A slowdown in global packaged food markets is expected over the next five years as supply in developed countries reaches saturation point combined with insufficient opportunities elsewhere, but health and Asia offer hope.
The industry relies on urbanisation and consumer affluence to generate demand but when these two stagnate growth is restricted, say analysts at RTS Resources.
“Populations in mature markets are not growing fast enough to support expansion in the packaged food industry, and demand in developing countries is not high enough to generate significant additional revenue,” said RTS managing director, Steve Rice.
The global retail and food service market is currently worth $4.4 trillion, according to RTS, and will increase to $5 trillion by 2017. This equates to a growth rate of 2.8%, which is a far cry from the double digit growth previously achieved through emerging markets.
“The global population is growing by 1.2% year on year and this is expected to continue for the next five years,” Rice explained.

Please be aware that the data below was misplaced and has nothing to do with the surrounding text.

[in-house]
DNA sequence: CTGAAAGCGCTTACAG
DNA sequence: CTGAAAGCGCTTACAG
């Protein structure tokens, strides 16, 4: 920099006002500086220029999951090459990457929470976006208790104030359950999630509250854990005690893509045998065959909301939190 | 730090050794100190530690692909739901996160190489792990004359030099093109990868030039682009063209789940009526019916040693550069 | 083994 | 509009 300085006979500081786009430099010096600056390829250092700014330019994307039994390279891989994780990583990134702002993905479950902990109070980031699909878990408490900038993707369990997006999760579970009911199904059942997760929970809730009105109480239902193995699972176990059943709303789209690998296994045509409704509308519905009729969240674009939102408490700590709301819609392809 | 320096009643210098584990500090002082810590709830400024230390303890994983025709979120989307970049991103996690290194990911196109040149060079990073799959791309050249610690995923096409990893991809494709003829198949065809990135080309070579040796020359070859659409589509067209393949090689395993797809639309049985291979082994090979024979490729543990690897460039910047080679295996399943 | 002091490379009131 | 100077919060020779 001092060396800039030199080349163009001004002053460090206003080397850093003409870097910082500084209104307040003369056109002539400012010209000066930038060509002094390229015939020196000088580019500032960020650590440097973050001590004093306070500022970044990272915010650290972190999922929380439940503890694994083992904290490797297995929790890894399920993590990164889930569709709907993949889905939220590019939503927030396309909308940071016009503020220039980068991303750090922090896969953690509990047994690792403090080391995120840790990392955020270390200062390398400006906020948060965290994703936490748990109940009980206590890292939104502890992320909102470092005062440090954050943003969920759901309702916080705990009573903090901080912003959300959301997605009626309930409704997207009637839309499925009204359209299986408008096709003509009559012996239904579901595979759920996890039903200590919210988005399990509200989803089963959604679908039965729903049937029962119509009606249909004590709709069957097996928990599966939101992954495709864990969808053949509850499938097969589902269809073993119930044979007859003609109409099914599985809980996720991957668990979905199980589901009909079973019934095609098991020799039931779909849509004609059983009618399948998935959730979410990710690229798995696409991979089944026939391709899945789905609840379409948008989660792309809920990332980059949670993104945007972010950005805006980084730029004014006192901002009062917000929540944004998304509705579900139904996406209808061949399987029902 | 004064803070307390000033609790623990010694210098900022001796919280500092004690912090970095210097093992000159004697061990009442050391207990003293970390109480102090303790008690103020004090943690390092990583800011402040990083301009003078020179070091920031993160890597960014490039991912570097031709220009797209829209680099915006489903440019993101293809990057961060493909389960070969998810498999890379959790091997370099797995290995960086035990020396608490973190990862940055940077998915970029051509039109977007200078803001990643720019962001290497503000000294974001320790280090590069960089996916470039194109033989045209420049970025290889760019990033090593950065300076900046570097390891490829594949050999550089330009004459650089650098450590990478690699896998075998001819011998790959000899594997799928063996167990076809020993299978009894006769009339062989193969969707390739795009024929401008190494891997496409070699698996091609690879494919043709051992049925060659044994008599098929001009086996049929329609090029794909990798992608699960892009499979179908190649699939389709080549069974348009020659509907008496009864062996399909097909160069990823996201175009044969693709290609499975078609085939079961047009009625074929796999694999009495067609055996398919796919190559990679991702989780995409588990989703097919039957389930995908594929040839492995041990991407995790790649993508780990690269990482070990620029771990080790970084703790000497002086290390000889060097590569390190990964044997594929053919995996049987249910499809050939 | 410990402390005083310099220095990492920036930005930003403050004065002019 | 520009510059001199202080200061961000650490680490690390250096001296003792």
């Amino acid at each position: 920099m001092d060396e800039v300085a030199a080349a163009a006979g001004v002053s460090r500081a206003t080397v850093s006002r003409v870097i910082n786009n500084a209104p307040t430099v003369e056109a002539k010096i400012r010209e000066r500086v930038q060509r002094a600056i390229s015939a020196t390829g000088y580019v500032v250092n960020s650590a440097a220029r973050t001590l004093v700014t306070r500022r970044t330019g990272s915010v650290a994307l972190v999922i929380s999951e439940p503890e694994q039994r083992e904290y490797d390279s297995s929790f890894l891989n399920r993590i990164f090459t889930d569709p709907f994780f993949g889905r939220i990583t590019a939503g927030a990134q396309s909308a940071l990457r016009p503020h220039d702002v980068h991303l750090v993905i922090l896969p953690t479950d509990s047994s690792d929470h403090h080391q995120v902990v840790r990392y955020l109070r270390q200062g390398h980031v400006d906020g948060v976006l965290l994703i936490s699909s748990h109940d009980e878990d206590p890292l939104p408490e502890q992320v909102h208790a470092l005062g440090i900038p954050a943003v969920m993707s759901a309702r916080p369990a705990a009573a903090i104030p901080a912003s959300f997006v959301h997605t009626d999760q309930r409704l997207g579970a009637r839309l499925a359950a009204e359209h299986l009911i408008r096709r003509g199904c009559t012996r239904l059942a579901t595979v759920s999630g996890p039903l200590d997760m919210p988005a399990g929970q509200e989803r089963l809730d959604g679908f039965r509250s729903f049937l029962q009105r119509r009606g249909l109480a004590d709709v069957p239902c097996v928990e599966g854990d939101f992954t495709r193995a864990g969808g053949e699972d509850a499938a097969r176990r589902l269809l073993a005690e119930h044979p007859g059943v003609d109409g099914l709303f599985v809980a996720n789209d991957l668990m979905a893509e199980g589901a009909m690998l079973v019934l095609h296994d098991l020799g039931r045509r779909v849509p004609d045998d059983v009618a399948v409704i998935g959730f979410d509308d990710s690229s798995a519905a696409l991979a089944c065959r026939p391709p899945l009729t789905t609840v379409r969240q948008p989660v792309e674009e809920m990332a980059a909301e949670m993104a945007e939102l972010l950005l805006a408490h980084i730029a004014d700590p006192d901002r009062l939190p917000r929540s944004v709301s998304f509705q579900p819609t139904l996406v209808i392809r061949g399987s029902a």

“However the figure in mature markets, which dominate globally in value and account for approximately 60% of food consumption of packaged goods, is even lower – and non-existent in Eastern Europe – leaving very little room for expansion.”
Much of the population growth is in countries with low disposable incomes, such as Africa, Asia and the Middle East. While they may be generating demand they are also driving down value. Asia/Pacific is the population growth powerhouse, but urbanisation rates remain low.
“We forecast a 3% year-on-year increase in value growth for packaged food in the next five years, largely as a result of trading up in the Asia/Pacific region,” Rice continued.
“This is quite a good performance compared to population growth but still represents a slump in trade. Migration to urban areas would create more wealth in the region and change the situation considerably.”
In the meantime there are certain trends that manufacturers can focus on to generate value growth in the health, fitness and fashion sectors.
“There are still hot-spots out there with high growth potential - especially those associated with health,” said Rice.
“They are expanding faster than base markets because they target specific consumer needs. The same can be said for mood food, which is another growth area. Therefore it’s not all doom and gloom.”
“The key is to be able to identify up and coming markets and the opportunities they present for expansion.”